Two recent articles published

Two new articles were published in the last months, one is an English language contribution on the same set of topics a previous article and is titled “Filter Bubbles, Echo Chambers and Shared Experience.” The article resulted from a presentation on an international Pragmatism conference in Warsaw and was published in the Polish philosophy journal Ruch Filozoficzny. The abstract reads like this:

This article explores what John Dewey’s political philosophy can offer in regard to the current crisis in digital democracy. It focuses on two digital mechanisms, the “filter bubble” and the “echo chamber”. While there is a prominent, Dewey-inspired debate on “digital publics” in the literature, a reconstruction of the Deweyan concepts of the public and of shared experience shows that it does not adequately reflect the aspect of situated and embodied experience. Based on this, it is shown that digital media offerings must also be rooted in local contexts of experience in order to answer the challenge of those two problematic mechanisms.

The article was published as open access here: Weydner-Volkmann, Sebastian (2023) “Filter Bubbles, Echo Chambers and Shared Experience.” In: Ruch Filozoficzny 79 (4): 29–47. DOI: 10.12775/RF.2022.029.

In another article, I reviewed some of my research conducted in the TRESSPASS project on Open Source Intelligence in the context of EU border control. The abstract reads like this:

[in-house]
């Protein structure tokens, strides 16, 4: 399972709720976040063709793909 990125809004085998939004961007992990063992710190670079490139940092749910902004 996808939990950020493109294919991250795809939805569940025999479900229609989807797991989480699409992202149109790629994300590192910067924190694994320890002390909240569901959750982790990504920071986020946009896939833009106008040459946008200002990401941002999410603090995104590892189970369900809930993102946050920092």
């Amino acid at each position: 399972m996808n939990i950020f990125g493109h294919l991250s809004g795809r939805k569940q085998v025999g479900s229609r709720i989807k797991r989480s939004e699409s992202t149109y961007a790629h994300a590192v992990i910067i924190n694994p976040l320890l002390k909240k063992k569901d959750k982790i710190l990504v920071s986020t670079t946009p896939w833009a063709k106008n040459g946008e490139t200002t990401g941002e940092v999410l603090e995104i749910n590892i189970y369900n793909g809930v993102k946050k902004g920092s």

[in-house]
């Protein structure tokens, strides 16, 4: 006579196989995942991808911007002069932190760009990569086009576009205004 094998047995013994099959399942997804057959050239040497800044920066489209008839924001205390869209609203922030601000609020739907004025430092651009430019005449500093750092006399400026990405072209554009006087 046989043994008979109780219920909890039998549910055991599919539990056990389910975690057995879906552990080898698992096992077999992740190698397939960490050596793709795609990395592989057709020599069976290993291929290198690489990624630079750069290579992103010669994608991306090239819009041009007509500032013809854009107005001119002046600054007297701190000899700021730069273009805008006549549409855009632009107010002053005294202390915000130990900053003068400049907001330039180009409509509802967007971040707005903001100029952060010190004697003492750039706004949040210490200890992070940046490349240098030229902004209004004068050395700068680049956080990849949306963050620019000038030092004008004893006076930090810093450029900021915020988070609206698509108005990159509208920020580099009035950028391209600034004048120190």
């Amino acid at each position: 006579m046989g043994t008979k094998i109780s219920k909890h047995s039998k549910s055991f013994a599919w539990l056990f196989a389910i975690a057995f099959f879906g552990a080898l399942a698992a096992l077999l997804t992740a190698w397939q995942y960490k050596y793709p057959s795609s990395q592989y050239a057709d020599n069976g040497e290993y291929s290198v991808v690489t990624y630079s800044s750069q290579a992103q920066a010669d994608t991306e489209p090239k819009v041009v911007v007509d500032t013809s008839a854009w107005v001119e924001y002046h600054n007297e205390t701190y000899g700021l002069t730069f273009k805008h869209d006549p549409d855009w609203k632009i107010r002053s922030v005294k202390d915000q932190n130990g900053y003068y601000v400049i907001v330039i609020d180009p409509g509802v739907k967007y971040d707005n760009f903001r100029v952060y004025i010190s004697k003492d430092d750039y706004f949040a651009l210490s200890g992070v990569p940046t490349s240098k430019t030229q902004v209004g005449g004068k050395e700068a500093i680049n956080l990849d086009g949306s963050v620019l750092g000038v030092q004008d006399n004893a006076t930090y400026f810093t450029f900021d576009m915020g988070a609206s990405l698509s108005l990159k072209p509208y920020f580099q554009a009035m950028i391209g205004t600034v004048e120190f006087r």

This article explores the use of open-source intelligence (OSINT) techniques as part of data-driven border checks in the EU. While the idea to group travelers into risk categories in order to differentiate the intensity of border checks has been criticized for its likely impact on privacy and other fundamental rights, the exclusive use of “open,” “public” data was proposed as an alternative that mitigates these issues. However, OSINT remains a rather vague term, as it is unclear what constitutes “open” or “public” data, how the use of such techniques would contribute to the production of security, and whether its use actually mitigates most ethical issues. The goal of this article is to contribute toward a situated answer to these questions. It will provide groundwork by clarifying what OSINT practices could entail in the context of the European border checks regime and by developing an ethical perspective on these practices. I will show that the impact depends not so much on the public availability of the analyzed data, but on the specifics of the implementation of OSINT techniques. Thus, certain uses of OSINT continue to raise severe privacy and fundamental rights issues.

This article, too, was published as open access and can be found here: Weydner-Volkmann, Sebastian (2023): “Using Open, Public Data for Security Provision: Ethical Perspectives on Risk-Based Border Checks in the EU.” In: European Journal for Security Research, June. DOI: 10.1007/s41125-023-00092-4.

Leave a Comment

Your email address will not be published. Required fields are marked *